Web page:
When they told their families and colleagues they were starting over as hoteliers, "a lot of people were shocked," Kathy said. "We were just so entrenched in our careers. I think some people thought, 'Wow, I wish I could do something like that.' You really need to have the right circumstances. If you're married, your partner has to decide it's for them, too. If you have kids, you have to think about how it affects them. We were able to make it happen because a lot of things aligned at the same time."
The family moved to Palm Springs in August 2015, and on their fourth day in town, it hit 120 degrees. They've since become accustomed to the heat, as well as their new roles. Gary cooks breakfast every morning for guests, tweaking recipes and whipping up his own creations like huevos rancheros deviled eggs and banana fritters, while Kathy runs the marketing and social media. They have support staff in the front office and kitchen, as well as housekeepers, and still use skills from their past careers — Kathy scours vintage shops across the desert for mid-century modern masterpieces to use in the hotel, while Gary chats with guests in the dining room like he used to over the phone with his clients.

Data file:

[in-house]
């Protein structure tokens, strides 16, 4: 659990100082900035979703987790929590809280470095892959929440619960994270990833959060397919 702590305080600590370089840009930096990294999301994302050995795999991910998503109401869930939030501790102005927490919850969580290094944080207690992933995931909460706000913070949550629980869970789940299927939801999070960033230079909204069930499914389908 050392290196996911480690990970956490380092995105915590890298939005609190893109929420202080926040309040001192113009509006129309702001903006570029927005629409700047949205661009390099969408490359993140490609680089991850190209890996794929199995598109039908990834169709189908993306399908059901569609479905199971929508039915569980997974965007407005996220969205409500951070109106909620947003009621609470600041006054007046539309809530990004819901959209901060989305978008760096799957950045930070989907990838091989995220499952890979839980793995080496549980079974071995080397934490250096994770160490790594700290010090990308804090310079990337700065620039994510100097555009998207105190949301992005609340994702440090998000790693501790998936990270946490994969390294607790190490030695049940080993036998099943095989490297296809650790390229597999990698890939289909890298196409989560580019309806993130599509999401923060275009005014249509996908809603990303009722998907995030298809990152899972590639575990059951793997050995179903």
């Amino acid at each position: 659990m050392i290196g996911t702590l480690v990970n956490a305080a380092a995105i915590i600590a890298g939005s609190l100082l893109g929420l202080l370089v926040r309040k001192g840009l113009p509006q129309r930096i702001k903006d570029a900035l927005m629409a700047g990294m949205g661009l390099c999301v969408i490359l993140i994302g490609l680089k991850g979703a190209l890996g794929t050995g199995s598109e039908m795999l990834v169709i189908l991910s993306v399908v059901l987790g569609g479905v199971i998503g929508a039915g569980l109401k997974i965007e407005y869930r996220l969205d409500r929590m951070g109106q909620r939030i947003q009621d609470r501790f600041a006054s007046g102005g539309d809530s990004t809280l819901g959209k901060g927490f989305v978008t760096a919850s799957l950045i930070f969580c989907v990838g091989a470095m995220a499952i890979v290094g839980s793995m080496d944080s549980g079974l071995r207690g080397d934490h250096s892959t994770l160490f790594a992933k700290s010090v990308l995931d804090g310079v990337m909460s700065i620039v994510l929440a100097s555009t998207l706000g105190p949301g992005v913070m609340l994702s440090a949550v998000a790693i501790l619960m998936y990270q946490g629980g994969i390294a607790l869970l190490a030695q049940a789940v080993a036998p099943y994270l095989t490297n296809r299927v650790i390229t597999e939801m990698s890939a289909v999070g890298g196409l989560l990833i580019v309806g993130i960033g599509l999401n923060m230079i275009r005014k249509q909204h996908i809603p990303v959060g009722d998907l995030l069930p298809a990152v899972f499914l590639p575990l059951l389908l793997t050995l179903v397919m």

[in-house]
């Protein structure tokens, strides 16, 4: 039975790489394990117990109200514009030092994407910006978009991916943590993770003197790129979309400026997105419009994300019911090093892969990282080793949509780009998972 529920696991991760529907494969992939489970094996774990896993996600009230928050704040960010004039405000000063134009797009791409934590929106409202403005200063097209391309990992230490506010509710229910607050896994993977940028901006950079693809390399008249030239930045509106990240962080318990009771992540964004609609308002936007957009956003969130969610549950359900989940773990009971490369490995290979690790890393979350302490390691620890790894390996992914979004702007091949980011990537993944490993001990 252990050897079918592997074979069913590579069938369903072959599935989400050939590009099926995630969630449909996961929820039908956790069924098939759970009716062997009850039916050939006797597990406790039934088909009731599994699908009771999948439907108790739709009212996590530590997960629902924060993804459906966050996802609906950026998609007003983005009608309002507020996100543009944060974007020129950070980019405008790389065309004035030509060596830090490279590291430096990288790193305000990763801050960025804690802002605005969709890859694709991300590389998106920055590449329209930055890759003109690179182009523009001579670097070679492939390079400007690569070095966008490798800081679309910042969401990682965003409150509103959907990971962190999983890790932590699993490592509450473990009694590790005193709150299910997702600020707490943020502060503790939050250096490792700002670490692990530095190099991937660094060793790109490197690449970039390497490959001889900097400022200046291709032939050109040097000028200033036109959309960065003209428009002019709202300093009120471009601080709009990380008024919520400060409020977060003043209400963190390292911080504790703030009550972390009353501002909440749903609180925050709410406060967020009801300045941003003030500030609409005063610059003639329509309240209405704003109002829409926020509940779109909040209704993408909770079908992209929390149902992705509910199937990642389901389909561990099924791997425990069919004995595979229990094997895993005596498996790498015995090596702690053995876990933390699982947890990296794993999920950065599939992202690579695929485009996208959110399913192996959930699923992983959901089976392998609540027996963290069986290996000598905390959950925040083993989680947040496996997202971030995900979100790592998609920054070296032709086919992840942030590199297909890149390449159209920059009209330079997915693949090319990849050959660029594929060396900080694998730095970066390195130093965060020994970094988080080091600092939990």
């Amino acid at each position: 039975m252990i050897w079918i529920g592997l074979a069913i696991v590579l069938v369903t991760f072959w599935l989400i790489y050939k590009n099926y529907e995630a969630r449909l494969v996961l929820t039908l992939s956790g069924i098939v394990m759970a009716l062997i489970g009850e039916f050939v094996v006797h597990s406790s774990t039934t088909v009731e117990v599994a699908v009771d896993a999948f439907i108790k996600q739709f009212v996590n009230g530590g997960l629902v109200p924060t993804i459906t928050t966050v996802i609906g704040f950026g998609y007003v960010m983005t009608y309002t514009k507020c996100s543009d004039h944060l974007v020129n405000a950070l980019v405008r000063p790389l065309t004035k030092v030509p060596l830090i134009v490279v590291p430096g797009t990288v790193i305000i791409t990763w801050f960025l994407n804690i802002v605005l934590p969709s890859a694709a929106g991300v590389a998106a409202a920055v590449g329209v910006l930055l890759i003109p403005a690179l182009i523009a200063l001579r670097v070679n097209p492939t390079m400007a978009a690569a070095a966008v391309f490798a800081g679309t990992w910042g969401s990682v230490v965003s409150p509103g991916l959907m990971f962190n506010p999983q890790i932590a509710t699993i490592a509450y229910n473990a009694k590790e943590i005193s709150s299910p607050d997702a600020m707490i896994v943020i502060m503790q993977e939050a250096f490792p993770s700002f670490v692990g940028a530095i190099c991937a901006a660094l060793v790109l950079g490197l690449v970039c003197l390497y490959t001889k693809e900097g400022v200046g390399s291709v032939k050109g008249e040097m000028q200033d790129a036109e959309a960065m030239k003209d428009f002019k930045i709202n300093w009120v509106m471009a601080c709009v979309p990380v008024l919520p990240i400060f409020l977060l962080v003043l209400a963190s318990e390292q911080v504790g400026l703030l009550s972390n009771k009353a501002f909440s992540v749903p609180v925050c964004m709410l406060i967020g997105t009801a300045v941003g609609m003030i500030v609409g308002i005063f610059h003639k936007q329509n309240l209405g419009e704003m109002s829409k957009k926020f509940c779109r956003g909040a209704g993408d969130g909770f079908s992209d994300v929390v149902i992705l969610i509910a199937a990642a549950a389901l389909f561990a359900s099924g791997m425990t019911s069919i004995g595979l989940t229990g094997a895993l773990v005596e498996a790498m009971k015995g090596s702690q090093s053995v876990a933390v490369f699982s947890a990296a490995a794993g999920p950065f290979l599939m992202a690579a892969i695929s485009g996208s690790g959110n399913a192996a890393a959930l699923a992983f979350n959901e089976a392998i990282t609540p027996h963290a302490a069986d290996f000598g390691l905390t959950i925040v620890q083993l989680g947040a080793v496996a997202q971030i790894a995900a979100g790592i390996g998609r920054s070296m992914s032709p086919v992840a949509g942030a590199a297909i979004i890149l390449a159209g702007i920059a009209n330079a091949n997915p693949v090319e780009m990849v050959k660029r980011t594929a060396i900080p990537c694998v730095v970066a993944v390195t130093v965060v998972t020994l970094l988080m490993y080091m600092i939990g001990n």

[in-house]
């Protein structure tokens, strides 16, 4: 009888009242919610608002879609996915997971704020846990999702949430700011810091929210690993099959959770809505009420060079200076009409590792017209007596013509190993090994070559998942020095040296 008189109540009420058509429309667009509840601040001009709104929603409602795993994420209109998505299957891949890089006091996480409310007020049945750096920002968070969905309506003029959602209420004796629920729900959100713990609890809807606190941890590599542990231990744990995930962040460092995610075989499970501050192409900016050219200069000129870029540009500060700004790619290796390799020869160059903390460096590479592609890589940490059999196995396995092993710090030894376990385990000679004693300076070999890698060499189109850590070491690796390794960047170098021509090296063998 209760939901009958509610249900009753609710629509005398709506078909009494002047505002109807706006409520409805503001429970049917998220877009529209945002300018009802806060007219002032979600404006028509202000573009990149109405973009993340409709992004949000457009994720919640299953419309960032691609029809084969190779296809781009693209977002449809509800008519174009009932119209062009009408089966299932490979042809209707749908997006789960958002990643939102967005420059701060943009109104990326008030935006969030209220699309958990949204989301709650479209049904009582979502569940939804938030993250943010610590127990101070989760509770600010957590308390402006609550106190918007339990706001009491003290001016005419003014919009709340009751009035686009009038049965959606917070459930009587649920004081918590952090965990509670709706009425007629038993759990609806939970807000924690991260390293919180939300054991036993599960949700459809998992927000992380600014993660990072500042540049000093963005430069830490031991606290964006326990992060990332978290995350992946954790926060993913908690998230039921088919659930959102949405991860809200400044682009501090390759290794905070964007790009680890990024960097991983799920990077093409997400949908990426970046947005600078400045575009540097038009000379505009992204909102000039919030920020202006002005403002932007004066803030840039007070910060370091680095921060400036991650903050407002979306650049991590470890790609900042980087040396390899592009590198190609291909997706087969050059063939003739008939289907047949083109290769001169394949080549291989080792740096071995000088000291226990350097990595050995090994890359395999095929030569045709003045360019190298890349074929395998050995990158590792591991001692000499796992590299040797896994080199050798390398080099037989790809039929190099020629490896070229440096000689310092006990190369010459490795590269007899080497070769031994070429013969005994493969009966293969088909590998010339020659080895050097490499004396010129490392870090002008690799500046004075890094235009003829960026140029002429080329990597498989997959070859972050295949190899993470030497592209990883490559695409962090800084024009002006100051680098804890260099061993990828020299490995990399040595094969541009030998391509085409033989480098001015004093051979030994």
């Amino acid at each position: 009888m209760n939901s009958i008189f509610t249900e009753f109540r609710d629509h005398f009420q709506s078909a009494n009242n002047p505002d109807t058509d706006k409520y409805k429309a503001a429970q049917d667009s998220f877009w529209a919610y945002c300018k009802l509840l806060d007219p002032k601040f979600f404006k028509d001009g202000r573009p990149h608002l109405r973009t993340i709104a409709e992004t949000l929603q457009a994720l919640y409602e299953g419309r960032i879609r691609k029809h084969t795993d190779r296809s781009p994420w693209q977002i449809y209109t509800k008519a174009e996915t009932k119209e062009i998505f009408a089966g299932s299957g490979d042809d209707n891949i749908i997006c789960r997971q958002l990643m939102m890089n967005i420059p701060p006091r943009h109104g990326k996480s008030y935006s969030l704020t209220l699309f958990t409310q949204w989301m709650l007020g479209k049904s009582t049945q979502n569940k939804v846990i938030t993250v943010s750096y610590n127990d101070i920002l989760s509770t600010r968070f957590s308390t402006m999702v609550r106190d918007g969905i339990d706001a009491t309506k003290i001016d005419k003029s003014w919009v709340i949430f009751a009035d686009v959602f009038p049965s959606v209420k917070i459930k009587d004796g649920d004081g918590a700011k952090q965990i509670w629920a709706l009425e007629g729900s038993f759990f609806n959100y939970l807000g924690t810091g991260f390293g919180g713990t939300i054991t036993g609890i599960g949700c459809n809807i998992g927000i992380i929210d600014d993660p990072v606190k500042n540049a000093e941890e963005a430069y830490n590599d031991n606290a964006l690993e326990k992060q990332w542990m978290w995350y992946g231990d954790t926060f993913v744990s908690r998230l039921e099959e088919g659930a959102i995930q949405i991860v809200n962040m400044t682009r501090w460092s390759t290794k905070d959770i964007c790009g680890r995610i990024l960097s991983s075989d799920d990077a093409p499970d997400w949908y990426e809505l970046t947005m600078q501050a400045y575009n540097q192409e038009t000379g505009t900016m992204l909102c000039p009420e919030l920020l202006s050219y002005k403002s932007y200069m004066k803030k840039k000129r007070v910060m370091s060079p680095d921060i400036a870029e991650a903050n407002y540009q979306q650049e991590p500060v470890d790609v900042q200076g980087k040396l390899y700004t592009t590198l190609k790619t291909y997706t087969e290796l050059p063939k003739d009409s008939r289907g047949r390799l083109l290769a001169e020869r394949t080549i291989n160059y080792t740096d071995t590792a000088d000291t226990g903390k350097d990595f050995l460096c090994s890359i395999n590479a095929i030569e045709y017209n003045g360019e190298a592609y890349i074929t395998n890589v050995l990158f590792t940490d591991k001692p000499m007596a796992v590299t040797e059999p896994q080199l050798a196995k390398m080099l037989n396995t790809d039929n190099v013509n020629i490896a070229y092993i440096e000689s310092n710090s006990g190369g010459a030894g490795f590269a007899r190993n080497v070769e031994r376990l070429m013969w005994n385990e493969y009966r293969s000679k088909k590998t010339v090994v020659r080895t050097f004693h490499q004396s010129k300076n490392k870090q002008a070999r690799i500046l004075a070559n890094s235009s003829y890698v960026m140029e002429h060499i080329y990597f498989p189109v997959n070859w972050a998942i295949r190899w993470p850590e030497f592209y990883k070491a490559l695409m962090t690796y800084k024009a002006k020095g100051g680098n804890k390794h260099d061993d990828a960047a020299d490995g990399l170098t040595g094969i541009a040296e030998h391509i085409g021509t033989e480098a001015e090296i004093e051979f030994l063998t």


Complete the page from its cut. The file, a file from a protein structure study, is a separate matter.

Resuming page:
"It's hard to give up certain things," he said. "I put a TV in the kitchen, because there's still a lot going on — Brexit, political issues throughout the world — that I like to keep up with. We still have investments we track, that's hard to turn off, but I'm extraordinarily happy to no longer be tied to the market. I'm glad I did it, and glad I built up that knowledge and experience."
Like any business owners, they have their worries, and they've been told by guests and friends alike that they're both brave for starting new careers at this point in their lives, and that they're bonkers. "Looking back, it was a really good move for all of us in the family," Kathy said. "We had these jobs where we worked 12 to 14 hours a day, and we never really ate dinner as a family together during the week. Now, due to the move, we spend more time together as a family than I think we ever would have had we stayed in New York."
The Friedles had solid careers and "we weren't unhappy, but life is long," Kathy said. "We just wanted to be doing something that was really entrepreneurial and ours and creative."
Gary has no regrets. "It's a pace at which you can just live your life," he said. "It's nice to find an industry that allowed us to slow down, support ourselves, and see our children more often."